Remote Work in the Insurance Industry is Here to Stay, McKinsey says

Remote Work in the Insurance Industry is Here to Stay, McKinsey says

Insurance execs and hiring managers find upside in the move to remote

Daylight savings time isn’t the only permanent shift we might see this year.

An unexpected “gift” of the pandemic was the two-year experiment that moved employees out of offices and into remote work models, and the results are in.

McKinsey and Company published their study on this phenomenon with strong statistical support for making the change permanent for a handful of industries—with insurance organizations topping the list.
After analyzing more than 800 occupations and 2000 activities, the study determined that insurance professionals offer the most potential for working remotely.

Some findings were stale; no one was surprised that highly educated and highly skilled professionals are the most productive remote workers. Or that 80 percent of surveyed workers prefer working remotely. But results pointing specifically to the insurance industry were an eye-opener. It seems three-quarters of the time spent analyzing information, underwriting, and processing claims can be done remotely with zero loss of productivity. With Insurance leaders’ decision to transition jobs to the remote model permanently, this percentage was no surprise.

State Farm, for instance, acted early.

Tammi Estes, Media Specialist at State Farm, just confirmed with us that their March 2020 shift of all office roles to remote throughout the country remains in effect. The company continues to update digital technology to accommodate the company-wide transition.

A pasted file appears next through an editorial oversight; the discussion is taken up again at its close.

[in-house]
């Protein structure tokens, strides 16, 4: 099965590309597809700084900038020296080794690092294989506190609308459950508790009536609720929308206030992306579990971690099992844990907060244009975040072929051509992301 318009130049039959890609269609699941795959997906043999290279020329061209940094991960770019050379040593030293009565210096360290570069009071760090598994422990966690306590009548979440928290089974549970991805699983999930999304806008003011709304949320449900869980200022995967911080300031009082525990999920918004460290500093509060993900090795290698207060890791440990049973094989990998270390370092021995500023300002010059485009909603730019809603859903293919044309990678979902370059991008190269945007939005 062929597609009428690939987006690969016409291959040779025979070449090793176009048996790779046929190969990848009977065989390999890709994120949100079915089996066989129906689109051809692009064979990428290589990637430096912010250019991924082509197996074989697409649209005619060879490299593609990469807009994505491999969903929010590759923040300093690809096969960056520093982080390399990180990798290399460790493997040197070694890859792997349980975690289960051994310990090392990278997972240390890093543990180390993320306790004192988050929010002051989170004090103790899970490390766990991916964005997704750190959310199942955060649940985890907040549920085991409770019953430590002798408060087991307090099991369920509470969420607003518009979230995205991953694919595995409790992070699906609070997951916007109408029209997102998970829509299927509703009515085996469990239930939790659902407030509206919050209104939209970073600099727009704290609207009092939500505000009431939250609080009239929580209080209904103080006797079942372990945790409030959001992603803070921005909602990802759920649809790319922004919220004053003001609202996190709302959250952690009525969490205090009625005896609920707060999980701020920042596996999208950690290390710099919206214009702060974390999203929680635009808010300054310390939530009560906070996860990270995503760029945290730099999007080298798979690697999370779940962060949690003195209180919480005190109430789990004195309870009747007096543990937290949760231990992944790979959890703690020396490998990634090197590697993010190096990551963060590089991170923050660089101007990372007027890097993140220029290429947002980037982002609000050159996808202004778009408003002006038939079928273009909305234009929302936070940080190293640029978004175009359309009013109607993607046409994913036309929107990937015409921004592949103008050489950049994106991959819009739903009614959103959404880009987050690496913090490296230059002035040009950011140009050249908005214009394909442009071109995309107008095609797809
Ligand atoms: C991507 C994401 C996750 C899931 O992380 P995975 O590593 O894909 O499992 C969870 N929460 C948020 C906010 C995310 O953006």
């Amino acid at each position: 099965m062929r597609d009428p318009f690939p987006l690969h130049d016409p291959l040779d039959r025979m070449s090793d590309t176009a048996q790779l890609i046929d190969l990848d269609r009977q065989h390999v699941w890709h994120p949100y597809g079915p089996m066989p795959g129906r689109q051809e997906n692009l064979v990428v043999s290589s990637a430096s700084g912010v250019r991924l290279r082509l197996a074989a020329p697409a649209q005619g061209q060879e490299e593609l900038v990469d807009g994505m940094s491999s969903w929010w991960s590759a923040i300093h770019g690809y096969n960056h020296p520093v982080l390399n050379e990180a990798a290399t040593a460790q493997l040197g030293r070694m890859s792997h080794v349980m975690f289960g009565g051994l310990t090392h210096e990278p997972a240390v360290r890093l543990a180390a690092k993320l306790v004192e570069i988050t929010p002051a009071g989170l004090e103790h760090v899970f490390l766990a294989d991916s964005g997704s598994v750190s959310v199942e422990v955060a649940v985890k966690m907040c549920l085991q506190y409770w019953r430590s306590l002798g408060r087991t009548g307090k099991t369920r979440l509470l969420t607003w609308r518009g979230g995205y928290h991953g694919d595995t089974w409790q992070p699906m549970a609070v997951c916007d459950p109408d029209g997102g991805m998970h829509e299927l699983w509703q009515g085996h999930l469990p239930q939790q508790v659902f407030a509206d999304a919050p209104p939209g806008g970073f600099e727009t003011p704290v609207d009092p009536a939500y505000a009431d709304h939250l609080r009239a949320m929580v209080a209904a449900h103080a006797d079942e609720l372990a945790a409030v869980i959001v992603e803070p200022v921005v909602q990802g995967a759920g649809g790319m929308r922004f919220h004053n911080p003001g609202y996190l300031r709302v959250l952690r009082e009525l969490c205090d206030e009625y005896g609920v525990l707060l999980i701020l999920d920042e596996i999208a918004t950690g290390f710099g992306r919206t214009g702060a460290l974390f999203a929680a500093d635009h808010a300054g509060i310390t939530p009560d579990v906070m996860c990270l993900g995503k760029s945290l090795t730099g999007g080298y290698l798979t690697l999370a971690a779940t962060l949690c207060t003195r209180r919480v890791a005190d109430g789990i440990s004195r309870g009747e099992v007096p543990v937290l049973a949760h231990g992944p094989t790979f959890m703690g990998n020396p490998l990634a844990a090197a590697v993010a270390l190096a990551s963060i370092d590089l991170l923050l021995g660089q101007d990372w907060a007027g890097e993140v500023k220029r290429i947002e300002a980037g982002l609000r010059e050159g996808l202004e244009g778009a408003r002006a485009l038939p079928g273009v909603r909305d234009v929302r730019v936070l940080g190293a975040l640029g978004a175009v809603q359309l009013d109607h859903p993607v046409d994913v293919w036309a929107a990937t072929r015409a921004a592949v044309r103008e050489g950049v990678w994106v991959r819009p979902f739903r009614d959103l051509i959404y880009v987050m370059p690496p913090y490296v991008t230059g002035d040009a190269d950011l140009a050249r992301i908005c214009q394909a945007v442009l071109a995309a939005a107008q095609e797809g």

Ryan Ankrom, spokesman for Nationwide, told us that 50% of Nationwide’s workforce is now working from home, 40% on a hybrid schedule, and 10% in the office. Pre-pandemic the company’s workforce was only 18% remote.

The future is closer than you think.

By 2030, claims will be 50% automated, McKinsey predicts. With the acceleration of digital innovation and development since the pandemic, combined with “the great resignation” fallout, the need for virtual employees is immediate and urgent.

Most surprising is McKinsey’s long view: we’ll see three to four times as many people working from home than before the pandemic if the current transition rate continues.

So, what’s the upside for insurance executives and hiring managers?

  • Your talent pool just exploded. Your best and brightest new employees may live several states away, but a good internet connection gets them on the job and producing right away.
  • Retaining top talent is easier. The view from the home office is looking pretty good to employees. So good that more than a quarter of those surveyed said they’d consider changing jobs if forced to return to the office. If that figure makes the hair raise on your neck, you understand why many insurance companies are racing toward remote.
  • Inclusion is simpler. Remote models help dissolve barriers to women and welcomes an entire generation of young professionals with families. The remote option also ushers in the “sandwich generation” that cares for both kids and parents, and international experts outside your regional pool.

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